John Archibald Campbell
John Archibald Campbell was a politician, a statesman, and an associate justice on the U.S. Supreme Court during the turbulent years preceding the outbreak of the Civil War.
Born June 24, 1811, in Washington, Georgia, the son of a prominent landowner and lawyer, Campbell was a child of exceptional intellectual ability. He entered Franklin College (now the University of Georgia) at the age of eleven and graduated at fourteen with high honors. He then entered West Point but he withdrew after three years to return home and support his family following the death of his father. He also studied law privately and in 1828, at the age of eighteen, he was admitted to the Georgia bar by a special act of the Georgia legislature. He then moved to Alabama, married, and practiced law, first in Montgomery and then in Mobile.
Widely known for his skilled arguments and his extensive knowledge of the law, Campbell quickly became a leading lawyer in Alabama. He turned down two appointments to the state supreme court, the first one offered to him when
he was only twenty-four. An active Democrat, Campbell also found time for politics and, in 1836, he was elected to the first of two terms in the Alabama state legislature. He was a delegate to the Nashville Convention of 1850 which was convened to protect southern rights against what was viewed as the growing encroachment of the North, especially with respect to SLAVERY. Campbell, known for his moderate views, prepared many of the resolutions adopted by the convention, which were conciliatory in nature and designed to avoid inflaming passions on the slavery issue.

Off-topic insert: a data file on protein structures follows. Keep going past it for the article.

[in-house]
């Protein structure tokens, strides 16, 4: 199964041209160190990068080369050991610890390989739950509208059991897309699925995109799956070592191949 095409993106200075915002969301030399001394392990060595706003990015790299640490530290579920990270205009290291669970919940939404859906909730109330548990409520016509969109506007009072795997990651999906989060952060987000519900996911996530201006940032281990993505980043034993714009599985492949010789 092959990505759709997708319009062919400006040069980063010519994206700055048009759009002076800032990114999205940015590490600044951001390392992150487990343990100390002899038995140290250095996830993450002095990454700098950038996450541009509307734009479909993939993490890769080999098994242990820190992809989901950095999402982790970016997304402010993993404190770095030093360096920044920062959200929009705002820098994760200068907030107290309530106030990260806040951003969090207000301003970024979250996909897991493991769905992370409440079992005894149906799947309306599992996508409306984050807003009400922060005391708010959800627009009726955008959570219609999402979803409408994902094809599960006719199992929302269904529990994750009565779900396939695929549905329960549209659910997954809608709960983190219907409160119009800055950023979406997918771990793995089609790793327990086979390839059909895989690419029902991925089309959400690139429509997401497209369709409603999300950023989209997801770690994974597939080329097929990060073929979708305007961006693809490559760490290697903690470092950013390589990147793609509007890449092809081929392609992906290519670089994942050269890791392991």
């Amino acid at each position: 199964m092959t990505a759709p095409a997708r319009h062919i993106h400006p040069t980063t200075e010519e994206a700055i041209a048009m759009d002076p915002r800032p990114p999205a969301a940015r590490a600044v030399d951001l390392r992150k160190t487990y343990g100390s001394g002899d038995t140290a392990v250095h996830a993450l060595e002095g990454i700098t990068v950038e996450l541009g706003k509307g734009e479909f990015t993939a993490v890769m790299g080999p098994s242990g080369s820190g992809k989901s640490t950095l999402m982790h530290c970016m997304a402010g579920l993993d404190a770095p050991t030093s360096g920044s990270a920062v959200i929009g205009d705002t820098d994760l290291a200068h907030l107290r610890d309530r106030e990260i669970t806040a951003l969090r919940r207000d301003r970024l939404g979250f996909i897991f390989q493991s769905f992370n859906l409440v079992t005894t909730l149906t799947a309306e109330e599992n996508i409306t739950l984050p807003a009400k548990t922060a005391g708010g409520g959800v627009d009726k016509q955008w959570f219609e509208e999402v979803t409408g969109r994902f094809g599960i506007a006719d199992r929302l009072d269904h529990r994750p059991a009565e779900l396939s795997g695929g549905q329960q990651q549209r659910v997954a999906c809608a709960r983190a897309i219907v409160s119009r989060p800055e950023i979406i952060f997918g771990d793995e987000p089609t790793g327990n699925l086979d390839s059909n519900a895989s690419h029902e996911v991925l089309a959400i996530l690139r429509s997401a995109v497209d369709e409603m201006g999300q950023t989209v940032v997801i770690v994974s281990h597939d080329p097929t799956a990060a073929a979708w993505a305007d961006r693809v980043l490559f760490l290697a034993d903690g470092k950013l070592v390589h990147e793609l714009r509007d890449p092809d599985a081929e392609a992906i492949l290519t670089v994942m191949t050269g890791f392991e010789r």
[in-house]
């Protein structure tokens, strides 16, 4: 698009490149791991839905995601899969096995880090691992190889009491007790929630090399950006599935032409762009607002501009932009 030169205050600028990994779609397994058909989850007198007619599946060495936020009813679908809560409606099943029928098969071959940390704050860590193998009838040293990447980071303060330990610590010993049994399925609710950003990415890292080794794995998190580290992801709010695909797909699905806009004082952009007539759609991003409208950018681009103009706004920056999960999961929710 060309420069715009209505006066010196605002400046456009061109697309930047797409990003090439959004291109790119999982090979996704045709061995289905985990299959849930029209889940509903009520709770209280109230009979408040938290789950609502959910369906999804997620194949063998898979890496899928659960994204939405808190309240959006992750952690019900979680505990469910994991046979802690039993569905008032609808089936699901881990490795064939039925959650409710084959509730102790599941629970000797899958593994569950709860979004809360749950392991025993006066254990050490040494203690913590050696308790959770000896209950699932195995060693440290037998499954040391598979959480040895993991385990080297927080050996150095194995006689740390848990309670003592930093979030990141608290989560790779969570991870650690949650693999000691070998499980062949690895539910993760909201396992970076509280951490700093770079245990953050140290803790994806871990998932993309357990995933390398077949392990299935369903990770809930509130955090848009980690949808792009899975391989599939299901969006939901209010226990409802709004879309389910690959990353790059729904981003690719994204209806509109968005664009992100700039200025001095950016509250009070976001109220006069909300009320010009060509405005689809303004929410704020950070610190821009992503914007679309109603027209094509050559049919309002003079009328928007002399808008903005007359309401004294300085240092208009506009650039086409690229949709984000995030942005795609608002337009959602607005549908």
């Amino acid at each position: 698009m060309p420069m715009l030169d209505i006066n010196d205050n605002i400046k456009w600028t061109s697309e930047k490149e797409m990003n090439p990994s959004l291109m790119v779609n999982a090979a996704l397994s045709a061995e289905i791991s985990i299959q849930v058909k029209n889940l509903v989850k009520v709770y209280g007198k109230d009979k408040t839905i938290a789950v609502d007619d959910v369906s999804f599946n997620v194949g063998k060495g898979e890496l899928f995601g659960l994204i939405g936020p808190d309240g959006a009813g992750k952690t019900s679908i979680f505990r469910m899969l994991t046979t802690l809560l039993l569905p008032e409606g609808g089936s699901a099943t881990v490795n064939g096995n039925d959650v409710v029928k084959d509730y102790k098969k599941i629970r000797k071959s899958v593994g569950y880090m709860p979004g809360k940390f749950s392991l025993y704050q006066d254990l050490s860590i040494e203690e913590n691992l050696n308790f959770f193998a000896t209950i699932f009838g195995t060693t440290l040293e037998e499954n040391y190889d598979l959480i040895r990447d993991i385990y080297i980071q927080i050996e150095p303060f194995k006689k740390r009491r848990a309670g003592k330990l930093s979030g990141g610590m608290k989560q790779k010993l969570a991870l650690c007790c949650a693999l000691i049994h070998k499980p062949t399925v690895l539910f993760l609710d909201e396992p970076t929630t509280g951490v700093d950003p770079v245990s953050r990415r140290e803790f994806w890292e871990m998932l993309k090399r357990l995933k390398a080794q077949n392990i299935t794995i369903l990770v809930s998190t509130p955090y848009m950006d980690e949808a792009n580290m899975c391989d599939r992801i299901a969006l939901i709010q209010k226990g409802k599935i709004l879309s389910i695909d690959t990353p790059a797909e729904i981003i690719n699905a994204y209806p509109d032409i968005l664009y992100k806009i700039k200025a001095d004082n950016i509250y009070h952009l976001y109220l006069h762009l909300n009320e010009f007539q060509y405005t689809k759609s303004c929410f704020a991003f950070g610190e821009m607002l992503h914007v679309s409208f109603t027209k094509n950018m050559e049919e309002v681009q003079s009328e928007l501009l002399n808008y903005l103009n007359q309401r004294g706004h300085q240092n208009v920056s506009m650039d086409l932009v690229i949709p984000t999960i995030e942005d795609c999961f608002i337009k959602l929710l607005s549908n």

Campbell was nominated to the U.S. Supreme Court in March 1853 by President FRANKLIN PIERCE, the new Democratic president, after the Senate had previously refused to act on three candidates offered by the lame-duck president MILLARD FILLMORE. The sitting justices of the Court had taken the unprecedented step of sending a delegation to the president to request that Campbell be nominated to the Court. Campbell, only forty-one at the time, was confirmed unanimously.
Campbell was, for the most part, a vigorous STATES' RIGHTS advocate while on the Court. In his dissent in Dodge v. Woolsey, 59 U.S. 331, 18 How. 331, 15 L. Ed. 401 (1855), for example, he argued against the Court's extension of federal jurisdiction over state-chartered corporations. Campbell believed that state legislatures should regulate such matters. However, Campbell displayed somewhat more moderate views with respect to slavery. He opposed secession and argued that slavery would eventually disappear on its own and be replaced by free labor if the South were left undisturbed. Upon his appointment to the Court, he freed all his own slaves and then hired only free blacks as servants. But Campbell was nevertheless widely criticized for his views, especially by northern abolitionists, when he joined the majority of the Court in the controversial Dred Scott decision. In DRED SCOTT V. SANDFORD, 60 U.S. 393, 19 How. 393, 15 L. Ed. 691 (U.S. Mo. Dec. Term 1856), the Court held that blacks were not citizens of the United States, with the right to sue in federal court. In his concurring opinion, Campbell contended that the federal government had no choice but to recognize as property whatever the